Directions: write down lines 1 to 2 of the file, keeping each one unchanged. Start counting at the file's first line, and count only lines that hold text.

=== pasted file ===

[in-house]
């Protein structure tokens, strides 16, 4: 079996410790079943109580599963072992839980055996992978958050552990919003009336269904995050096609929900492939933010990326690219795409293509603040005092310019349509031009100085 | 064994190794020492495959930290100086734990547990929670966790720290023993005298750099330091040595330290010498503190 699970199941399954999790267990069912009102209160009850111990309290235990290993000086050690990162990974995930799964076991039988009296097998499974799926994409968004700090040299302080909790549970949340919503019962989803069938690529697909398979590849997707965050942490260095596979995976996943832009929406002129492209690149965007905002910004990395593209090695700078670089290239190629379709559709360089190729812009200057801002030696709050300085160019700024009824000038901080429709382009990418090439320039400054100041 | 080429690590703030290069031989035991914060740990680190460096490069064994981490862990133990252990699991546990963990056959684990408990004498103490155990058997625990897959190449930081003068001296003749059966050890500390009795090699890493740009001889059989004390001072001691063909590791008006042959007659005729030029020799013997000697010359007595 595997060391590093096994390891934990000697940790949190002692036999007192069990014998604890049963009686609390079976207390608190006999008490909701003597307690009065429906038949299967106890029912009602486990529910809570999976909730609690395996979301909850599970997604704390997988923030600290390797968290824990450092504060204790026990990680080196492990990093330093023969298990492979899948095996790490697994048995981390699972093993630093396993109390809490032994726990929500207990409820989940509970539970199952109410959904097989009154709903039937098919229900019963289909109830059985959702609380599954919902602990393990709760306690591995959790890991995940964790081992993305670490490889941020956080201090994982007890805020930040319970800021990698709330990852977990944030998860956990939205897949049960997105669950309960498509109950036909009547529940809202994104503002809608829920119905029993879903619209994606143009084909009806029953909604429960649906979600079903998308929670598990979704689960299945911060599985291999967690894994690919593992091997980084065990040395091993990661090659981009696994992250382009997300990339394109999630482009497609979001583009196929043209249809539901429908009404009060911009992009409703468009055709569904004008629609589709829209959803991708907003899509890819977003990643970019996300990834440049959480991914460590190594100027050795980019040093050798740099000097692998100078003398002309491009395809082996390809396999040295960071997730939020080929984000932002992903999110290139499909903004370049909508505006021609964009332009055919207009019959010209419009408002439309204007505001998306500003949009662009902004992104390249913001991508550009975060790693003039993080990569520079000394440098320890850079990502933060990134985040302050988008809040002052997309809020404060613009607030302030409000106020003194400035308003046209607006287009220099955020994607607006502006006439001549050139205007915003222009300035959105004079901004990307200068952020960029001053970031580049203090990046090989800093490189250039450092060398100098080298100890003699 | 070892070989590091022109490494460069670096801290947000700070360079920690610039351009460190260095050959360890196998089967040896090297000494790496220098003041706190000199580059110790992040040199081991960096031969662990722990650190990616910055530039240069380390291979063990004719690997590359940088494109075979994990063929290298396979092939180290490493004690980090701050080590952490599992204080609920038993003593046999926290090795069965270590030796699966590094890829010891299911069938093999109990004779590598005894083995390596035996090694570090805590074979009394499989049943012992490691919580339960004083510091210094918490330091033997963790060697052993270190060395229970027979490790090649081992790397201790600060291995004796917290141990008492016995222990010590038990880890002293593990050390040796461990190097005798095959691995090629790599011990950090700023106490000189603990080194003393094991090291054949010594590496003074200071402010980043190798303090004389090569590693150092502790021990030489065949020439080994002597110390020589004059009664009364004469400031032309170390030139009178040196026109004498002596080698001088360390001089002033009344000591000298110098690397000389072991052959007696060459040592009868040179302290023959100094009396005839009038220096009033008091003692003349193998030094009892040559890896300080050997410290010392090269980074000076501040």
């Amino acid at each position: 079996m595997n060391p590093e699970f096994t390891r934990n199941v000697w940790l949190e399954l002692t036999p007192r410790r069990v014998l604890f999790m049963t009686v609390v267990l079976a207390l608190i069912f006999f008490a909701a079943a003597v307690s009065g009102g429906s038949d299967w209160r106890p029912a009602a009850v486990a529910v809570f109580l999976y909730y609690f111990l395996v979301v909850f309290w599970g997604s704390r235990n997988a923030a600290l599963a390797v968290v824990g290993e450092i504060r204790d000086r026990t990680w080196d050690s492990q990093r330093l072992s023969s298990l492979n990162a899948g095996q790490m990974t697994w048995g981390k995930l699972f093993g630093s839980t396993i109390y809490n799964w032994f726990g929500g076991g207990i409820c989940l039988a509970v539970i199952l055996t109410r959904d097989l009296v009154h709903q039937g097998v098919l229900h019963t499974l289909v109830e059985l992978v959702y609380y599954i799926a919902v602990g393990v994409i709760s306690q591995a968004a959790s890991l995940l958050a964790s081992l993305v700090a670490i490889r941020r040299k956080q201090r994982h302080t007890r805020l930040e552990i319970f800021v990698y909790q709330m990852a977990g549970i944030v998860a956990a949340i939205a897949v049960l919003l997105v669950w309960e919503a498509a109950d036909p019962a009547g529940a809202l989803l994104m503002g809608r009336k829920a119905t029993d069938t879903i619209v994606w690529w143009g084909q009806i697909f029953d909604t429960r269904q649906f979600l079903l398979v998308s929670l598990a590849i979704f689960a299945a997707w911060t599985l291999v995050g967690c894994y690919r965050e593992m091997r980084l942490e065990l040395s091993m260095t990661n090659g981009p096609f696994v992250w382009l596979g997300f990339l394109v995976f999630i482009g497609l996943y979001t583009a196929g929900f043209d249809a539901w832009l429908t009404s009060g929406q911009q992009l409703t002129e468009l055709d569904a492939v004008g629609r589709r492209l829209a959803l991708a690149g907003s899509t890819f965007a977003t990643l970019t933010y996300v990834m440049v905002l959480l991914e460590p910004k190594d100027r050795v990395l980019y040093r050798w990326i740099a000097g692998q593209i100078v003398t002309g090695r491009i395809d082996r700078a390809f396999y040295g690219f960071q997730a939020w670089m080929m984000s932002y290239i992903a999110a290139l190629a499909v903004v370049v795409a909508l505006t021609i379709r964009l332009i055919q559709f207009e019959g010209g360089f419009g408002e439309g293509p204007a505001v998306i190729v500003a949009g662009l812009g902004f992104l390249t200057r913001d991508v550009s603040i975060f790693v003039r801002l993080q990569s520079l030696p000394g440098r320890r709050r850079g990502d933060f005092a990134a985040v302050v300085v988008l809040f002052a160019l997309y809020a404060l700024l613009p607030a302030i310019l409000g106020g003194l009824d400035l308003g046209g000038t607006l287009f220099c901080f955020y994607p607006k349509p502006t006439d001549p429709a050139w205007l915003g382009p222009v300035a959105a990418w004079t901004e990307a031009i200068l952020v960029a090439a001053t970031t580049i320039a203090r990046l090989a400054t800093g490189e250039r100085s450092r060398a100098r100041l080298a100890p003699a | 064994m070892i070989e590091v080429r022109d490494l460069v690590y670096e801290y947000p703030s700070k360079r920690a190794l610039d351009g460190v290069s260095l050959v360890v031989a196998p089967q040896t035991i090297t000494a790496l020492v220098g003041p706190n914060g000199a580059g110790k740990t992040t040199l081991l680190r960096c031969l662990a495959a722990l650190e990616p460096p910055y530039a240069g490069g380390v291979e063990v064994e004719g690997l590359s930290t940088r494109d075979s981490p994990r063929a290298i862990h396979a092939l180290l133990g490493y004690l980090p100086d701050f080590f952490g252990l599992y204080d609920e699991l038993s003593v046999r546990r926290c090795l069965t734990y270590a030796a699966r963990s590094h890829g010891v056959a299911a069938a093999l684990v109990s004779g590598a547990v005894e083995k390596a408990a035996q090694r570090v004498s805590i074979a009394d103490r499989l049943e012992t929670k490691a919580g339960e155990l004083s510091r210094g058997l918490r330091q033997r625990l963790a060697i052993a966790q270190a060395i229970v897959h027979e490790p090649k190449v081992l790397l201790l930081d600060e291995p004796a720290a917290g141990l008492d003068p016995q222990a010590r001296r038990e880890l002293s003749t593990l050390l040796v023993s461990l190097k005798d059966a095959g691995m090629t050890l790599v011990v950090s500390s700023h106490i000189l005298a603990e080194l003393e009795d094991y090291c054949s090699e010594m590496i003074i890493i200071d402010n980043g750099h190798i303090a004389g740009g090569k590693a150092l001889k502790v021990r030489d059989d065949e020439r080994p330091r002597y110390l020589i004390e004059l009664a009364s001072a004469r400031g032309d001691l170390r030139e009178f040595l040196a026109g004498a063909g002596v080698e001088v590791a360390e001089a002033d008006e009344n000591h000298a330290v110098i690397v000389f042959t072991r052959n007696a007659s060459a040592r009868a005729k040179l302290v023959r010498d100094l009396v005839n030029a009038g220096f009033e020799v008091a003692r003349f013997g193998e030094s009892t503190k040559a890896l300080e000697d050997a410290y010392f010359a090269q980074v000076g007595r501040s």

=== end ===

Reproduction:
[in-house]
């Protein structure tokens, strides 16, 4: 079996410790079943109580599963072992839980055996992978958050552990919003009336269904995050096609929900492939933010990326690219795409293509603040005092310019349509031009100085 | 064994190794020492495959930290100086734990547990929670966790720290023993005298750099330091040595330290010498503190 699970199941399954999790267990069912009102209160009850111990309290235990290993000086050690990162990974995930799964076991039988009296097998499974799926994409968004700090040299302080909790549970949340919503019962989803069938690529697909398979590849997707965050942490260095596979995976996943832009929406002129492209690149965007905002910004990395593209090695700078670089290239190629379709559709360089190729812009200057801002030696709050300085160019700024009824000038901080429709382009990418090439320039400054100041 | 080429690590703030290069031989035991914060740990680190460096490069064994981490862990133990252990699991546990963990056959684990408990004498103490155990058997625990897959190449930081003068001296003749059966050890500390009795090699890493740009001889059989004390001072001691063909590791008006042959007659005729030029020799013997000697010359007595 595997060391590093096994390891934990000697940790949190002692036999007192069990014998604890049963009686609390079976207390608190006999008490909701003597307690009065429906038949299967106890029912009602486990529910809570999976909730609690395996979301909850599970997604704390997988923030600290390797968290824990450092504060204790026990990680080196492990990093330093023969298990492979899948095996790490697994048995981390699972093993630093396993109390809490032994726990929500207990409820989940509970539970199952109410959904097989009154709903039937098919229900019963289909109830059985959702609380599954919902602990393990709760306690591995959790890991995940964790081992993305670490490889941020956080201090994982007890805020930040319970800021990698709330990852977990944030998860956990939205897949049960997105669950309960498509109950036909009547529940809202994104503002809608829920119905029993879903619209994606143009084909009806029953909604429960649906979600079903998308929670598990979704689960299945911060599985291999967690894994690919593992091997980084065990040395091993990661090659981009696994992250382009997300990339394109999630482009497609979001583009196929043209249809539901429908009404009060911009992009409703468009055709569904004008629609589709829209959803991708907003899509890819977003990643970019996300990834440049959480991914460590190594100027050795980019040093050798740099000097692998100078003398002309491009395809082996390809396999040295960071997730939020080929984000932002992903999110290139499909903004370049909508505006021609964009332009055919207009019959010209419009408002439309204007505001998306500003949009662009902004992104390249913001991508550009975060790693003039993080990569520079000394440098320890850079990502933060990134985040302050988008809040002052997309809020404060613009607030302030409000106020003194400035308003046209607006287009220099955020994607607006502006006439001549050139205007915003222009300035959105004079901004990307200068952020960029001053970031580049203090990046090989800093490189250039450092060398100098080298100890003699 | 070892070989590091022109490494460069670096801290947000700070360079920690610039351009460190260095050959360890196998089967040896090297000494790496220098003041706190000199580059110790992040040199081991960096031969662990722990650190990616910055530039240069380390291979063990004719690997590359940088494109075979994990063929290298396979092939180290490493004690980090701050080590952490599992204080609920038993003593046999926290090795069965270590030796699966590094890829010891299911069938093999109990004779590598005894083995390596035996090694570090805590074979009394499989049943012992490691919580339960004083510091210094918490330091033997963790060697052993270190060395229970027979490790090649081992790397201790600060291995004796917290141990008492016995222990010590038990880890002293593990050390040796461990190097005798095959691995090629790599011990950090700023106490000189603990080194003393094991090291054949010594590496003074200071402010980043190798303090004389090569590693150092502790021990030489065949020439080994002597110390020589004059009664009364004469400031032309170390030139009178040196026109004498002596080698001088360390001089002033009344000591000298110098690397000389072991052959007696060459040592009868040179302290023959100094009396005839009038220096009033008091003692003349193998030094009892040559890896300080050997410290010392090269980074000076501040």